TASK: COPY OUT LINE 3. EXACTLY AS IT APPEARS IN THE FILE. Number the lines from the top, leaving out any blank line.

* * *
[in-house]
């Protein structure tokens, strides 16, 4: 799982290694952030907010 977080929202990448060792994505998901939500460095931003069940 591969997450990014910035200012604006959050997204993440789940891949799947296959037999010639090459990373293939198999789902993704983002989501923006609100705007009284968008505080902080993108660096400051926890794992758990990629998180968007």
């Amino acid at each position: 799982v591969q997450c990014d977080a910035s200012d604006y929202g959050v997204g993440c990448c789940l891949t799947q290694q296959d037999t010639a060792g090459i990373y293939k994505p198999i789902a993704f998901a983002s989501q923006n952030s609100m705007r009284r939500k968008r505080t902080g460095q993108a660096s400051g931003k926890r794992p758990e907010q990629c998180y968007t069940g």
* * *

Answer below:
């Amino acid at each position: 799982v591969q997450c990014d977080a910035s200012d604006y929202g959050v997204g993440c990448c789940l891949t799947q290694q296959d037999t010639a060792g090459i990373y293939k994505p198999i789902a993704f998901a983002s989501q923006n952030s609100m705007r009284r939500k968008r505080t902080g460095q993108a660096s400051g931003k926890r794992p758990e907010q990629c998180y968007t069940g």